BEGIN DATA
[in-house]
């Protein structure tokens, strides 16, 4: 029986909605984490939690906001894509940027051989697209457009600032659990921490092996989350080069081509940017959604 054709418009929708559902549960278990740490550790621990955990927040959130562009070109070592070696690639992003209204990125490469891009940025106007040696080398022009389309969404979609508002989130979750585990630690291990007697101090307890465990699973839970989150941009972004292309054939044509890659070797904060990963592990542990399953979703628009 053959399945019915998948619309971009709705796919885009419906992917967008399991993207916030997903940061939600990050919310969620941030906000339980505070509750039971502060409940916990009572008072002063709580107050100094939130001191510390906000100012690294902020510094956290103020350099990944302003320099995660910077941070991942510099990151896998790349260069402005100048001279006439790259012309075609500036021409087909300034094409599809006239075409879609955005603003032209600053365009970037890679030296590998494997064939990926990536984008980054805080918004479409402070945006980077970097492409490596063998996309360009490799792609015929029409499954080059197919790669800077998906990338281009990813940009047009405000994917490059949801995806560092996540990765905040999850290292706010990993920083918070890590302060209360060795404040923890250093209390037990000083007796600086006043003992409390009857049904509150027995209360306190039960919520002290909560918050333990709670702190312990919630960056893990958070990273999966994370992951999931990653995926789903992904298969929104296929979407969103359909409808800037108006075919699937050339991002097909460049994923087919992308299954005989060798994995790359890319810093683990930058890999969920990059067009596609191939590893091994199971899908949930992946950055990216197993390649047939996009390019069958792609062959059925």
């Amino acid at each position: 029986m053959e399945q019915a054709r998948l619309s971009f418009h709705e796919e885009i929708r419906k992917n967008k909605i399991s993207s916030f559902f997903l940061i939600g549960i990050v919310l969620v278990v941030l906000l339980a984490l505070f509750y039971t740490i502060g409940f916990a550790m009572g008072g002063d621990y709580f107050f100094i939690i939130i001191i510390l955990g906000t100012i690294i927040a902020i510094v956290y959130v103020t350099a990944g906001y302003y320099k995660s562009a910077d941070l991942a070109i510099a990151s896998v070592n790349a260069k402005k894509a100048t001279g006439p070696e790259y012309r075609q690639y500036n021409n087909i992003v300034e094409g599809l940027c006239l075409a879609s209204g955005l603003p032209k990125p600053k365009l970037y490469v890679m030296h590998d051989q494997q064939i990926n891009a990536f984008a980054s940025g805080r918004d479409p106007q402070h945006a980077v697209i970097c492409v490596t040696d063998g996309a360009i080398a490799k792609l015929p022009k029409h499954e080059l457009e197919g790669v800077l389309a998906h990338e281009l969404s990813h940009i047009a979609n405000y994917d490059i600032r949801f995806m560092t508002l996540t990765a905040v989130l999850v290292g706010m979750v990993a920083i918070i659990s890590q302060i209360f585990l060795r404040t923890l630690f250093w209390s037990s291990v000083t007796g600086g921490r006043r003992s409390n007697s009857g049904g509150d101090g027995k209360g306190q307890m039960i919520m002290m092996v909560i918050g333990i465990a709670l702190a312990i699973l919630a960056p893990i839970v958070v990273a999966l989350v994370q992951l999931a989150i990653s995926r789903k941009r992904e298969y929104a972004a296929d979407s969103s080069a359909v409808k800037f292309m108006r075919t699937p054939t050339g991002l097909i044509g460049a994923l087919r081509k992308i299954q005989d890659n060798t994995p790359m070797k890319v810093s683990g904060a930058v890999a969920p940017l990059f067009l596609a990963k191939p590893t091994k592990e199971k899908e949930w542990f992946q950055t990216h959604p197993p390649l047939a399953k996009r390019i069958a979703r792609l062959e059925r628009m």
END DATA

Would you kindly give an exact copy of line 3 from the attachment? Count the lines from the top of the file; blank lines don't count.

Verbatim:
């Amino acid at each position: 029986m053959e399945q019915a054709r998948l619309s971009f418009h709705e796919e885009i929708r419906k992917n967008k909605i399991s993207s916030f559902f997903l940061i939600g549960i990050v919310l969620v278990v941030l906000l339980a984490l505070f509750y039971t740490i502060g409940f916990a550790m009572g008072g002063d621990y709580f107050f100094i939690i939130i001191i510390l955990g906000t100012i690294i927040a902020i510094v956290y959130v103020t350099a990944g906001y302003y320099k995660s562009a910077d941070l991942a070109i510099a990151s896998v070592n790349a260069k402005k894509a100048t001279g006439p070696e790259y012309r075609q690639y500036n021409n087909i992003v300034e094409g599809l940027c006239l075409a879609s209204g955005l603003p032209k990125p600053k365009l970037y490469v890679m030296h590998d051989q494997q064939i990926n891009a990536f984008a980054s940025g805080r918004d479409p106007q402070h945006a980077v697209i970097c492409v490596t040696d063998g996309a360009i080398a490799k792609l015929p022009k029409h499954e080059l457009e197919g790669v800077l389309a998906h990338e281009l969404s990813h940009i047009a979609n405000y994917d490059i600032r949801f995806m560092t508002l996540t990765a905040v989130l999850v290292g706010m979750v990993a920083i918070i659990s890590q302060i209360f585990l060795r404040t923890l630690f250093w209390s037990s291990v000083t007796g600086g921490r006043r003992s409390n007697s009857g049904g509150d101090g027995k209360g306190q307890m039960i919520m002290m092996v909560i918050g333990i465990a709670l702190a312990i699973l919630a960056p893990i839970v958070v990273a999966l989350v994370q992951l999931a989150i990653s995926r789903k941009r992904e298969y929104a972004a296929d979407s969103s080069a359909v409808k800037f292309m108006r075919t699937p054939t050339g991002l097909i044509g460049a994923l087919r081509k992308i299954q005989d890659n060798t994995p790359m070797k890319v810093s683990g904060a930058v890999a969920p940017l990059f067009l596609a990963k191939p590893t091994k592990e199971k899908e949930w542990f992946q950055t990216h959604p197993p390649l047939a399953k996009r390019i069958a979703r792609l062959e059925r628009m």